With Internet service provider competition heating up, EarthLink (Nasdaq: ELNK) and MindSpring (Nasdaq: MSPG) decided they would have a better chance together than apart. The two companies said Thursday they would merge to create an ISP with 3 million members and annual revenue of $650 million.
Under the terms of the deal, MindSpring shareholders get one share of the new company for each share they own. EarthLink shareholders get 1.615 shares of the new company for each share they own. Investors were already voting on the split (comparison chart) as MindSpring shares fell 2 5/16 to 30 9/16 and EarthLink gained 3 3/8 to 46 7/8.
| MindSpring & EarthLink: Good deal? |
The companies consider the deal a "merger of equals."
The deal is expected to close in the first quarter of 2000 and fall under pooling of interests accounting. As of June 30, the new company would have more than $500 million in cash and 4,000 employees. The new company will keep the EarthLink name and ticker, but be headquartered in Atlanta, where MindSpring is based.
EarthLink officials made no secret what company the merger was aimed at -- America Online Inc. (Nasdaq: AOL). The deal will vault the combined company into a solid number two spot in the ISP market.
Mike McQuary, MindSpring's president and chief operating officer, was a bit too enthusiastic about the new company's prospects against AOL.
"This is a two horse race. I think there will be some people wetting their pants in Virginia," said McQuarry on a Thursday morning conference call with analysts. "Frankly I'm so excited I may wet mine."
Officials outlined some aggressive targets to catch AOL. The companies will spend more than $300 million in marketing a year for customer acquisition and are shooting for 5 million subscribers by the end of 2000 and 8 million by the end of 2001.
On the Web the combined company will have an unduplicated reach of about 12 percent and 7.6 million unique users. That reach puts it in the same neighborhood as Goto.com (Nasdaq: GOTO) and ahead of sites such as Ask Jeeves (Nasdaq: ASKJ).
Officials said the company can provide a clear alternative to AOL because of EarthLink-MindSpring's customer service track record.
"AOL is providing us an opportunity to take customers, they have a lot of challenges with user satisfaction," said EarthLink CEO Charles Betty, who will be the CEO of the new company. Betty often refers to AOL as EarthLink's farm team when speaking at investment conferences.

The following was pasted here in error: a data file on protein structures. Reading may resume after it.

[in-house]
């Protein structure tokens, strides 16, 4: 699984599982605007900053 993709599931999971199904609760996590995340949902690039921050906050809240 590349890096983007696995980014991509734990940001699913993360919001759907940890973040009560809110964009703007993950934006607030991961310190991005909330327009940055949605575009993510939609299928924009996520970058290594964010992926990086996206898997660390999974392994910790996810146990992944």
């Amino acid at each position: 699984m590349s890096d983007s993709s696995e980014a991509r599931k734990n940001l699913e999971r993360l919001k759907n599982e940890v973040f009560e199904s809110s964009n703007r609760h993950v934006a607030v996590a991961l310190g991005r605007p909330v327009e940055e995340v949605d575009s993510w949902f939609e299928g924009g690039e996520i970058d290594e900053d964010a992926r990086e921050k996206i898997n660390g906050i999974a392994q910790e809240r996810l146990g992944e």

Mark Winther, an analyst at International Data Corp., said the new EarthLink may not threaten AOL, but can definitely separate itself from the rest of the pack.
EarthLink now outpaces Microsoft Corp., currently number two behind AOL and CompuServe, and AT&T Corp., number three, struggling to figure out a way to claim the number two spot.
"In the Internet space, the first position is clear, second position is pretty good, third is okay, and after that is ho-hum," Winther said. "There's nothing wrong with ho-hum -- but you're not in the big leagues. But AT&T is not in this to be in the ho hum business. "
When the deal is analyzed, the EarthLink-MindSpring combination really looks like an even split.
Betty will be the CEO of the new company. Charles Brewer, MindSpring's founder, will be chairman. McQuary, MindSpring's president and chief operating officer, will be president and Sky Dayton, EarthLink's founder and chairman, will be a director.
Betty said the decision to keep the EarthLink brand was basically a toss-up. "The brands were in a dead heat," said Betty.
Brewer noted that the combined company will keep MindSpring's "value-based" focus on customer service.
As for marketing, both brands will continue to market heavily until the deal is complete. But EarthLink and MindSpring won't go toe-to-toe for customers. In the southeast -- MindSpring's home turf -- EarthLink won't pitch its service. In the west -- EarthLink's home turf -- MindSpring will curb its marketing.
Both companies had acknowledged that they had been in strategic talks earlier this year, but not with each other. The reason was simple: size and scale matters.
Company officials said they will combine marketing, network costs and other expenses to be a cost-effective competitor to AOL.
The companies said they project $80 million a quarter in marketing spending, 90,000 member Web hosting accounts and a full range of related products and services.
With that size, Betty said the company can pursue alternative revenue streams such as advertising and e-commerce. It's a formula AOL has perfected. Developing new revenue streams will be increasingly important amid steep price competition. NetZero, a free ISP, is going public on Friday and PC makers are bundling Net service. Meanwhile, MSN and others are flirting with free, or discounted Internet access.
"With our combined marketing muscle, our new mission is to become the leading Internet Service provider in the world," said McQuary.
Tiffany Kary and ZDNN's Margaret Kane contributed to this report.